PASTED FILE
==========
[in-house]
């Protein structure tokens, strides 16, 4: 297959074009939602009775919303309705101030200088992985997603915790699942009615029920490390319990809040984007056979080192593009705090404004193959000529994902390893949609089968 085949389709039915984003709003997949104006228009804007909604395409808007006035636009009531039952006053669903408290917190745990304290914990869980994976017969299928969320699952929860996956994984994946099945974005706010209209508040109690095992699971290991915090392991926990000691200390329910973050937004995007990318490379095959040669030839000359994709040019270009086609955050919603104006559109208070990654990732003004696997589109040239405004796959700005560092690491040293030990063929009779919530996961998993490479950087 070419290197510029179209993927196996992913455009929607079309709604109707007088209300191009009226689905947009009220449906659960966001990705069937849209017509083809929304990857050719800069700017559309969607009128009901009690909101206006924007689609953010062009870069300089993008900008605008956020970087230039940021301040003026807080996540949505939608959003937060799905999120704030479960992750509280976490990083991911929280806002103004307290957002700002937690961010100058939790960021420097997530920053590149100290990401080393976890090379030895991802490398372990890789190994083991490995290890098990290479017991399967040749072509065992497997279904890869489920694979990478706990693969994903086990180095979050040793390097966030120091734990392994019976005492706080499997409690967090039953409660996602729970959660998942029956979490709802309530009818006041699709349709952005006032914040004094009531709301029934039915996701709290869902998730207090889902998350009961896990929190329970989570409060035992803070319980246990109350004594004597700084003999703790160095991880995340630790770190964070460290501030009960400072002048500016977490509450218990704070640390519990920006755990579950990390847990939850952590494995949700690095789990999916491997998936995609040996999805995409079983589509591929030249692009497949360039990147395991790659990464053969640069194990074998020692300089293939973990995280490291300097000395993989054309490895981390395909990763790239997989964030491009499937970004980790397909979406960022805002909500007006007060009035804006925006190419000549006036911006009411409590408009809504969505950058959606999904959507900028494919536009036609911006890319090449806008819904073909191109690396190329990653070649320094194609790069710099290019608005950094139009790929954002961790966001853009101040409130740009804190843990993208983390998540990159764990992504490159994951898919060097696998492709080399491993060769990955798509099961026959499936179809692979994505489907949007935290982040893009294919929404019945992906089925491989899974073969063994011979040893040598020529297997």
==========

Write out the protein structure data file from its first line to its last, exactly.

[in-house]
């Protein structure tokens, strides 16, 4: 297959074009939602009775919303309705101030200088992985997603915790699942009615029920490390319990809040984007056979080192593009705090404004193959000529994902390893949609089968 085949389709039915984003709003997949104006228009804007909604395409808007006035636009009531039952006053669903408290917190745990304290914990869980994976017969299928969320699952929860996956994984994946099945974005706010209209508040109690095992699971290991915090392991926990000691200390329910973050937004995007990318490379095959040669030839000359994709040019270009086609955050919603104006559109208070990654990732003004696997589109040239405004796959700005560092690491040293030990063929009779919530996961998993490479950087 070419290197510029179209993927196996992913455009929607079309709604109707007088209300191009009226689905947009009220449906659960966001990705069937849209017509083809929304990857050719800069700017559309969607009128009901009690909101206006924007689609953010062009870069300089993008900008605008956020970087230039940021301040003026807080996540949505939608959003937060799905999120704030479960992750509280976490990083991911929280806002103004307290957002700002937690961010100058939790960021420097997530920053590149100290990401080393976890090379030895991802490398372990890789190994083991490995290890098990290479017991399967040749072509065992497997279904890869489920694979990478706990693969994903086990180095979050040793390097966030120091734990392994019976005492706080499997409690967090039953409660996602729970959660998942029956979490709802309530009818006041699709349709952005006032914040004094009531709301029934039915996701709290869902998730207090889902998350009961896990929190329970989570409060035992803070319980246990109350004594004597700084003999703790160095991880995340630790770190964070460290501030009960400072002048500016977490509450218990704070640390519990920006755990579950990390847990939850952590494995949700690095789990999916491997998936995609040996999805995409079983589509591929030249692009497949360039990147395991790659990464053969640069194990074998020692300089293939973990995280490291300097000395993989054309490895981390395909990763790239997989964030491009499937970004980790397909979406960022805002909500007006007060009035804006925006190419000549006036911006009411409590408009809504969505950058959606999904959507900028494919536009036609911006890319090449806008819904073909191109690396190329990653070649320094194609790069710099290019608005950094139009790929954002961790966001853009101040409130740009804190843990993208983390998540990159764990992504490159994951898919060097696998492709080399491993060769990955798509099961026959499936179809692979994505489907949007935290982040893009294919929404019945992906089925491989899974073969063994011979040893040598020529297997």